In this step, you simply need to find out what is the cost drivers of each of the activities that you find in step 2. For example, Quality Inspect, probably the number of inspections or hour spend for inspection.
This is very important and you need to figure out this. So once you figure out the cost drivers, you then need to accomplish the number of those drivers spend in each product.
Then you will know, which product you spend a high cost and which product you spend a low cost. By knowing this, you then could manage the activities by making sure that those activities run more efficiently.
I hope this Activities Based Management help.
Boston Consulting Group develops a matrix that could help the management of the company to assess the position of the strategic business unit and develop the right strategy in order to maintain and improve business units or products.
In a large business corporation, there are many types of products, division and business units that diversify differently.
Such product, division, and business units are position differently base on their market share and market growth. Basically, the products that have a high market share and have high demand in the market would stand on top of business portfolio management.
It is very important for management to assess how the position of their products or business unit in the market is.
Knowing the strategic position of products is not only helps managers to develop the right strategy for those products but also helping them to design the right measurement systems in order to keep that product move in the right direction.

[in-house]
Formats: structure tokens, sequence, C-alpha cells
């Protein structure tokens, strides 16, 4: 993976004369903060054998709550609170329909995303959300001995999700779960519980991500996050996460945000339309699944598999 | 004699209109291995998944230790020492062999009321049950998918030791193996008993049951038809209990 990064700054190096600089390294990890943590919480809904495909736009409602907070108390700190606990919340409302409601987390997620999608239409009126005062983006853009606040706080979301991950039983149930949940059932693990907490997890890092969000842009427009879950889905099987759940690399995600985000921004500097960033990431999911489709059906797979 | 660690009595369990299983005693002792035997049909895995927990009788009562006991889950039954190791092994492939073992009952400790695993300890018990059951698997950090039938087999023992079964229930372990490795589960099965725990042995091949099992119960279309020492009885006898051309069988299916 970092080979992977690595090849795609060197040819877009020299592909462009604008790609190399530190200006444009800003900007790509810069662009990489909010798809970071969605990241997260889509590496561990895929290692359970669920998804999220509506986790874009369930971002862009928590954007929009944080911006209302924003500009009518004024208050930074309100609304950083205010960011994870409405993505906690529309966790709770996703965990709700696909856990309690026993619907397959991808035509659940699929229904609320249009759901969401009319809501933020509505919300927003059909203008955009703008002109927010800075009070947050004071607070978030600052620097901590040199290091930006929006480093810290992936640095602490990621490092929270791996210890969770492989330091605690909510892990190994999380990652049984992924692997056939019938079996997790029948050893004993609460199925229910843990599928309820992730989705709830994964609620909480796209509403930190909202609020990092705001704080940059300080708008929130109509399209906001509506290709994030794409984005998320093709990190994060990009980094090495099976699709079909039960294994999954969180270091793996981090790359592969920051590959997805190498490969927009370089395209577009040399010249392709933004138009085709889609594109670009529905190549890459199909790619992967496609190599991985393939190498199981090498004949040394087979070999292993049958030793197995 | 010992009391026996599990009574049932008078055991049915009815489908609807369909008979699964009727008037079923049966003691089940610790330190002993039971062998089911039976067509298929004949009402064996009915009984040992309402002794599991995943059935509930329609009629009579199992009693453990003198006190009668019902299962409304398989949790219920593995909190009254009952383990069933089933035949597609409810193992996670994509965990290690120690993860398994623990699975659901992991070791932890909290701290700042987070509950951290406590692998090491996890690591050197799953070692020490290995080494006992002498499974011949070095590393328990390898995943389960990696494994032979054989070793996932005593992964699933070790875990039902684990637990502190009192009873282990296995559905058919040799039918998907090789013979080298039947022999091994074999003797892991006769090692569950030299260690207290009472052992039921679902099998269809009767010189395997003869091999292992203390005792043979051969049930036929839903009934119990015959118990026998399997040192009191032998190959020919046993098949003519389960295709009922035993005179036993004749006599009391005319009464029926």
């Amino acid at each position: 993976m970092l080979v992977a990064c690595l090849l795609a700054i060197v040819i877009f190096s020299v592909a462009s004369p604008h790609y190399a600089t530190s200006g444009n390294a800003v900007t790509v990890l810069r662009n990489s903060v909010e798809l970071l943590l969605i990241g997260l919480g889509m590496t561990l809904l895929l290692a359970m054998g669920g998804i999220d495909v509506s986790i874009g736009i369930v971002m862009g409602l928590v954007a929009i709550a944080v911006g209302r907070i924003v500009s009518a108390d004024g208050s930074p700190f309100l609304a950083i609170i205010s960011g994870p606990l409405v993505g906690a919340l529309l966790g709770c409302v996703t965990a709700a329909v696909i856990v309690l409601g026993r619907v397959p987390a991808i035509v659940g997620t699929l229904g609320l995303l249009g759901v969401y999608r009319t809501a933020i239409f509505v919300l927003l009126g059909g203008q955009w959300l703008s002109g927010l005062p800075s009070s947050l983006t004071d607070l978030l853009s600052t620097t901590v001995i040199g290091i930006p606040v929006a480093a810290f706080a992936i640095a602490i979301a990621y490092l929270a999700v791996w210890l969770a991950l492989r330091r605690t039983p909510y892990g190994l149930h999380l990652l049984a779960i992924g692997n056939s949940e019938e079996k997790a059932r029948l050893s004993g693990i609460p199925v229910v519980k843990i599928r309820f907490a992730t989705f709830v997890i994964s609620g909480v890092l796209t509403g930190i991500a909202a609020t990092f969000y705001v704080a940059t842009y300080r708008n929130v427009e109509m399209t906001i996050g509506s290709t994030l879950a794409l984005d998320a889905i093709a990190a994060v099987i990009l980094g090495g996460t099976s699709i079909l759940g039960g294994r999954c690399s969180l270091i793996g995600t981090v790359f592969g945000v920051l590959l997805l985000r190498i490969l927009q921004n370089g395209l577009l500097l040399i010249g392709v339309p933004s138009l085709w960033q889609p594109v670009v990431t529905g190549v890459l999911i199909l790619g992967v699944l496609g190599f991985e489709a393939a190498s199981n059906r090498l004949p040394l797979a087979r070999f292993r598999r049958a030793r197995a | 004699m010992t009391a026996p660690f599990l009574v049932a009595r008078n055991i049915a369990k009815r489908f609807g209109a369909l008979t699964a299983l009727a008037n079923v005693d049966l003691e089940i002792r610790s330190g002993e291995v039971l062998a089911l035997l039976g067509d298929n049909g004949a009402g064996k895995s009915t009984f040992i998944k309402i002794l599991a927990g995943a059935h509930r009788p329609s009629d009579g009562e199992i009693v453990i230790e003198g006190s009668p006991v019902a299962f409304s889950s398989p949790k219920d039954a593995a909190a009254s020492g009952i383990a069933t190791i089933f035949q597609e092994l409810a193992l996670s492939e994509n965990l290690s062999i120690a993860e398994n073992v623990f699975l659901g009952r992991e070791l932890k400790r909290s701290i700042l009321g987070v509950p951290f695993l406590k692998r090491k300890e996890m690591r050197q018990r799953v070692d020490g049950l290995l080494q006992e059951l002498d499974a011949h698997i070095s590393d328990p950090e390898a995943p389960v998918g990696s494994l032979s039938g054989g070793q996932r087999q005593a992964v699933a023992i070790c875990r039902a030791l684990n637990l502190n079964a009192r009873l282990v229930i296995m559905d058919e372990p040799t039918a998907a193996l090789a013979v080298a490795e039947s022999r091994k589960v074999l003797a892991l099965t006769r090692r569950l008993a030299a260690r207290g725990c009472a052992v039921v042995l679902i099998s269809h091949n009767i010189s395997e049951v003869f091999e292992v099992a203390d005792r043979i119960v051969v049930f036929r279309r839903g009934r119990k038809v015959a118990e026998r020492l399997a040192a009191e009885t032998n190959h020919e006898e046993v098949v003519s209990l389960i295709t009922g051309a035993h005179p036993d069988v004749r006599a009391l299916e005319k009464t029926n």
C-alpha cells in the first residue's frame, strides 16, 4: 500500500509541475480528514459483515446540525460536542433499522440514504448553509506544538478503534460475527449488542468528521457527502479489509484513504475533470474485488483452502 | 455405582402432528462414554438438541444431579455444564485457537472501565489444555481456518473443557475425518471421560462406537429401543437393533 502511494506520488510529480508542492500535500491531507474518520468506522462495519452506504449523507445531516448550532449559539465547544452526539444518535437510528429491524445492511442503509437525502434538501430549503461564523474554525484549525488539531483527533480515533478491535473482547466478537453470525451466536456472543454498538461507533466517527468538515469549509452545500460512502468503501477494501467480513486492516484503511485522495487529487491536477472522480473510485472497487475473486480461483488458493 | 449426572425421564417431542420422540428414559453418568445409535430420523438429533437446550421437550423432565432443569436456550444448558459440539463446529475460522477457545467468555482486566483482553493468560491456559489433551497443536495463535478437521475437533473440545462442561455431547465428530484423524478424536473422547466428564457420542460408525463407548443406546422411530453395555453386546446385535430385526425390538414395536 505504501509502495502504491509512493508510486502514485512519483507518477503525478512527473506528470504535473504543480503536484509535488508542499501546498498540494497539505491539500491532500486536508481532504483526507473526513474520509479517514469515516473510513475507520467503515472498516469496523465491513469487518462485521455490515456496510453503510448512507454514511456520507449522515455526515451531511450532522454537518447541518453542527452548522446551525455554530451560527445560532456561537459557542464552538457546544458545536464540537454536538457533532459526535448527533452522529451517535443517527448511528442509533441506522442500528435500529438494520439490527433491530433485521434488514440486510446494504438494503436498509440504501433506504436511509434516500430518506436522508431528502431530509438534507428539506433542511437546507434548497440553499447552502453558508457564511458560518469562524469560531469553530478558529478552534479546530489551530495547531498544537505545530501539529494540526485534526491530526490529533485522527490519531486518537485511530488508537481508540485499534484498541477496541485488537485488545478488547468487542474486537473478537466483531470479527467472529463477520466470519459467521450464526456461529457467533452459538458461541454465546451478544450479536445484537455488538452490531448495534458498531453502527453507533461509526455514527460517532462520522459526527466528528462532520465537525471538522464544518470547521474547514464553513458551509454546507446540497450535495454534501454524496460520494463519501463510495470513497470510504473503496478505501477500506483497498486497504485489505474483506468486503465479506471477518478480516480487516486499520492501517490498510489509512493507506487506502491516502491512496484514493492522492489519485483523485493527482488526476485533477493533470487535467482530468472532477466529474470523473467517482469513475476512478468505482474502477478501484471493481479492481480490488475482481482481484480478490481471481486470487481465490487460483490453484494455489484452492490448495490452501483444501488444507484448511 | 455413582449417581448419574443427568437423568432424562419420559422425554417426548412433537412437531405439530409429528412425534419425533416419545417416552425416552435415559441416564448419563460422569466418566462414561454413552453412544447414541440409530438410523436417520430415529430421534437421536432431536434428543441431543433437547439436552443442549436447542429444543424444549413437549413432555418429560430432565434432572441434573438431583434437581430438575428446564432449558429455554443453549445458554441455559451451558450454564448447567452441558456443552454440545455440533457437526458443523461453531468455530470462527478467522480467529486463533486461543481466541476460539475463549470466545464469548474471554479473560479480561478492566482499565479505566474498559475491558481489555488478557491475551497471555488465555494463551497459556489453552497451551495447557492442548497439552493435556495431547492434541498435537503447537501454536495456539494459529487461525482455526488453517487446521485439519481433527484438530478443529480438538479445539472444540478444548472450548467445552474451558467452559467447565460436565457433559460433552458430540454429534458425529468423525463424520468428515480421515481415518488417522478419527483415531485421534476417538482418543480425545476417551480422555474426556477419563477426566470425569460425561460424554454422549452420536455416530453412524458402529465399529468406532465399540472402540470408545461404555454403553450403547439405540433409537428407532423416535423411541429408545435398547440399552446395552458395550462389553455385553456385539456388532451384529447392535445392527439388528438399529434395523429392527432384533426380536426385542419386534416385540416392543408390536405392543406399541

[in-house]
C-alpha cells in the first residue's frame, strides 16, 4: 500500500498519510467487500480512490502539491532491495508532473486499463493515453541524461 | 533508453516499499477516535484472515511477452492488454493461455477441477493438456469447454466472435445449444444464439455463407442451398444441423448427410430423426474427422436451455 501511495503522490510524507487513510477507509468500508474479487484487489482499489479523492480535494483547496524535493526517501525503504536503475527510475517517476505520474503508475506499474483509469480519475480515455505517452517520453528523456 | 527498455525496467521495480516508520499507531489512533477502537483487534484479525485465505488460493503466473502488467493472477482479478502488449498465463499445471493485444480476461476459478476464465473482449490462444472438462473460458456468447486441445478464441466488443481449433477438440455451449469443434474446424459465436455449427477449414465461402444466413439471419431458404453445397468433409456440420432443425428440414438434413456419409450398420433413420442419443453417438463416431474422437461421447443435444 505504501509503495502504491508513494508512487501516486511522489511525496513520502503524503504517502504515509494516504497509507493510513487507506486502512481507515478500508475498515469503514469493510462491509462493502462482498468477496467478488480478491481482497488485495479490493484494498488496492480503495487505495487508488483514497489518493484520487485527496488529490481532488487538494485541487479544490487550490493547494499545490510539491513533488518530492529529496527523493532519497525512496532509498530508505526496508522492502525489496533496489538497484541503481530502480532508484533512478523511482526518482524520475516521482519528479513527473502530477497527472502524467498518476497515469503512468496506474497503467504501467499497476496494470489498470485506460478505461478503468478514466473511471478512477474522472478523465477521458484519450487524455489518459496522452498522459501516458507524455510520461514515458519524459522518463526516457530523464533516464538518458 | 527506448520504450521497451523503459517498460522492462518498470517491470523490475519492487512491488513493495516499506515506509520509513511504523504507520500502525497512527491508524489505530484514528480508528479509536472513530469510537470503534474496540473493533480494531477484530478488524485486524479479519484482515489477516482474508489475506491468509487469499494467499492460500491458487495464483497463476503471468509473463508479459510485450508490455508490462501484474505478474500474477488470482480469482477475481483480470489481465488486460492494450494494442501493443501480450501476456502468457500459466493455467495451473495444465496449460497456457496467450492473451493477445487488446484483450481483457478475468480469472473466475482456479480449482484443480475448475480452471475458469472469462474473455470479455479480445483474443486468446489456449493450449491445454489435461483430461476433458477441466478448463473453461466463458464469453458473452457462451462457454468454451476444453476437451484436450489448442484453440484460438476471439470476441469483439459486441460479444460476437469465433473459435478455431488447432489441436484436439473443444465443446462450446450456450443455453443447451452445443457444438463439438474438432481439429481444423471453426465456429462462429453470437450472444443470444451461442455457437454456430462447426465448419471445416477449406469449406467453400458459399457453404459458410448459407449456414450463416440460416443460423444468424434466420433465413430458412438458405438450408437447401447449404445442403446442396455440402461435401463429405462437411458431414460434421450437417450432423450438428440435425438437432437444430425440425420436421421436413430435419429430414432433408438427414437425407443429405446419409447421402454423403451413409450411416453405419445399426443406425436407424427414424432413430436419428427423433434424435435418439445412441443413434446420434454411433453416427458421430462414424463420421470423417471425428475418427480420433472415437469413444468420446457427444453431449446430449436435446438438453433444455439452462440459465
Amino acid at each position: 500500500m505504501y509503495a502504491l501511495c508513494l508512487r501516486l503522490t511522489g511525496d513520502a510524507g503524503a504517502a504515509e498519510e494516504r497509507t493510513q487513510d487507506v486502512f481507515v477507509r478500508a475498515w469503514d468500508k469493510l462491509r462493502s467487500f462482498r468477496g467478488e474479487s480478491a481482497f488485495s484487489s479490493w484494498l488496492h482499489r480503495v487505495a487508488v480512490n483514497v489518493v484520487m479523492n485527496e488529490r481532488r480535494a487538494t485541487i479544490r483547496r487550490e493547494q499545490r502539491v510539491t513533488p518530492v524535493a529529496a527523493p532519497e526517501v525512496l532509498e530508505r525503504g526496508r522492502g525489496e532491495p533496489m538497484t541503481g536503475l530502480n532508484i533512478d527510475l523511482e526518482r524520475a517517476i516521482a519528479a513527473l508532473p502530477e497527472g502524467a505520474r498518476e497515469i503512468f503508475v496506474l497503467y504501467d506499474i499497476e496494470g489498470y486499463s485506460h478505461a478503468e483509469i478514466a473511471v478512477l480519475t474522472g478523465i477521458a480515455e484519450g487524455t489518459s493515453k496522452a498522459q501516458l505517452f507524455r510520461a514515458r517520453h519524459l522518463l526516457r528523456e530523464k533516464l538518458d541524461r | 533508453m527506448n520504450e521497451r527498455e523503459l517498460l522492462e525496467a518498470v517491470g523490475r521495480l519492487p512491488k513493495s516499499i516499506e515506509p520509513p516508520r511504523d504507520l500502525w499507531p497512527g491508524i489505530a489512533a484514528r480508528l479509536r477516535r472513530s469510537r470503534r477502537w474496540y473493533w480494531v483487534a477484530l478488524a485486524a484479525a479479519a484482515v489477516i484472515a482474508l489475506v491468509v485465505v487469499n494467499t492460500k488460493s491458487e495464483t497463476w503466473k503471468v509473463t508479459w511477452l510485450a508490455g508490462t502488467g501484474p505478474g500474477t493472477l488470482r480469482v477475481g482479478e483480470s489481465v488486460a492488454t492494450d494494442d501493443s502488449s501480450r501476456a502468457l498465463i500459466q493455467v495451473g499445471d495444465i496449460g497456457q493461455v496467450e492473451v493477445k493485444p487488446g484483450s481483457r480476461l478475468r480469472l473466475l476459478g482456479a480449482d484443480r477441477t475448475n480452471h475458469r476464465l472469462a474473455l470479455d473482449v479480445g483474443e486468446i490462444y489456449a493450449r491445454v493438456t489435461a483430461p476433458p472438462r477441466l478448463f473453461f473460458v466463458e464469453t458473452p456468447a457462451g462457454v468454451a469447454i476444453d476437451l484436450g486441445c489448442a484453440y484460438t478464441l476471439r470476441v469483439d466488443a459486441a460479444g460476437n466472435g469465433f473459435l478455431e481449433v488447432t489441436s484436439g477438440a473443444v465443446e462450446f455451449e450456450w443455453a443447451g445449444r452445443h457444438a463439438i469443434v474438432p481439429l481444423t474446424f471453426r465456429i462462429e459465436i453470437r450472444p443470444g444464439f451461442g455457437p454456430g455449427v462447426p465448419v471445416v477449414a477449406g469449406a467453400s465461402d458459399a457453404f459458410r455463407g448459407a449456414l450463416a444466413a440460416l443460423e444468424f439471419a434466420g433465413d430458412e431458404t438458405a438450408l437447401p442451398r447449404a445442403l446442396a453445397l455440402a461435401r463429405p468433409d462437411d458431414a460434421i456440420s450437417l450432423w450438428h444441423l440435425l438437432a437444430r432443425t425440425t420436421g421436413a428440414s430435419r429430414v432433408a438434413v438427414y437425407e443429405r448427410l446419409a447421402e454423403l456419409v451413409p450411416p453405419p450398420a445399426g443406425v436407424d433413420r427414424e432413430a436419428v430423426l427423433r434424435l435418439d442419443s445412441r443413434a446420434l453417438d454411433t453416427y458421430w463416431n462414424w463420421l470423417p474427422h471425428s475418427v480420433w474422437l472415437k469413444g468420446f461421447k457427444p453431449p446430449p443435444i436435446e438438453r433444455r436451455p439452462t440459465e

Boston Consulting Group model classifies the business unit into four different categories based mainly on their market share and market growth.
Star Product in Boston Consulting Group:
Star refers to a product or group of products that gain better market shares than other similar products in the market.
These minds of products are currently satisfied with the customer’s requirements. The market growth or demand for these products in the market keeps increasing, while the prices are less competitive.
Such products normally earn a high-profit margin as customers are willing to pay. The competition in the market seems low for these kinds of products because not many competitors come.
Management should be setting up the right strategy and put the right performance measurement for this kind of product. For example, growing in sales compared to the total market share.
This is to ensure that these types of products still play in rank number one in the market. Management should also measure customers’ satisfaction.
In case, there are new competitors come into the market, the company still retains the old and keeps recruiting new customers since their services and product quality is good. Maybe a survey on customer satisfaction should be deployed.
Problem child in Boston Consulting Group:
Problem child refers to new products that just launched in the markets and the demand for those products is increased highly. However, these group of products doesn’t gain a better share in the market.
For example, your company is selling coffee, and currently, the demand in the market is quite high. Yet, your company does not get a high turnover on it. Base on Boston Consulting Group, Coffee here should be classified as Problem Child.
The product that class in Problem Child simply because of the internal problem rather than external effect. The product is quality, service, and awareness of your coffee in the market. Not the market itself.
The three important things to consider for the product in Problem Child are the quality, service, and branding. Maybe, the company should do more market research about these group of products, learn more about customers’ requirement and make sure the quality of products meet the requirements.
Cash cow in Boston Consulting Group:
Based on Boston Consulting Group, cash cow refer to the group of products that currently have high market share, but the demand seems to be mature. Maybe because there are a large group of competitors or substitute for products.
These groups of products generate a good amount of cash for the company but they will soon become Dog.
In most cases, management intends to keep cash cow products stay as long as they could be, as they generate a large amount of cash even low margin.